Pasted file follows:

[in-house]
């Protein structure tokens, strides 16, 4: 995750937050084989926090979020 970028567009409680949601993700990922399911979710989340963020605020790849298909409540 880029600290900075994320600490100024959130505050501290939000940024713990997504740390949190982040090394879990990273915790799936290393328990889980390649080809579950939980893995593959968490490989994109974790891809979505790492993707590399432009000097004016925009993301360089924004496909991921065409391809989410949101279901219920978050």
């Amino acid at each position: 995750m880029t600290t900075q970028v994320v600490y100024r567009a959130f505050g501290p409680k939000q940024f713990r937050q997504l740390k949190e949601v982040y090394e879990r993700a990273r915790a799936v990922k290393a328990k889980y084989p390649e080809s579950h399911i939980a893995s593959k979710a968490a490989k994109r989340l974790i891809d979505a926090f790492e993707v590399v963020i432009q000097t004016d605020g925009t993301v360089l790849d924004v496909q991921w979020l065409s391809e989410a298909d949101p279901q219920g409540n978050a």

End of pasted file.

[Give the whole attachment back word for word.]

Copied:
[in-house]
């Protein structure tokens, strides 16, 4: 995750937050084989926090979020 970028567009409680949601993700990922399911979710989340963020605020790849298909409540 880029600290900075994320600490100024959130505050501290939000940024713990997504740390949190982040090394879990990273915790799936290393328990889980390649080809579950939980893995593959968490490989994109974790891809979505790492993707590399432009000097004016925009993301360089924004496909991921065409391809989410949101279901219920978050």
């Amino acid at each position: 995750m880029t600290t900075q970028v994320v600490y100024r567009a959130f505050g501290p409680k939000q940024f713990r937050q997504l740390k949190e949601v982040y090394e879990r993700a990273r915790a799936v990922k290393a328990k889980y084989p390649e080809s579950h399911i939980a893995s593959k979710a968490a490989k994109r989340l974790i891809d979505a926090f790492e993707v590399v963020i432009q000097t004016d605020g925009t993301v360089l790849d924004v496909q991921w979020l065409s391809e989410a298909d949101p279901q219920g409540n978050a």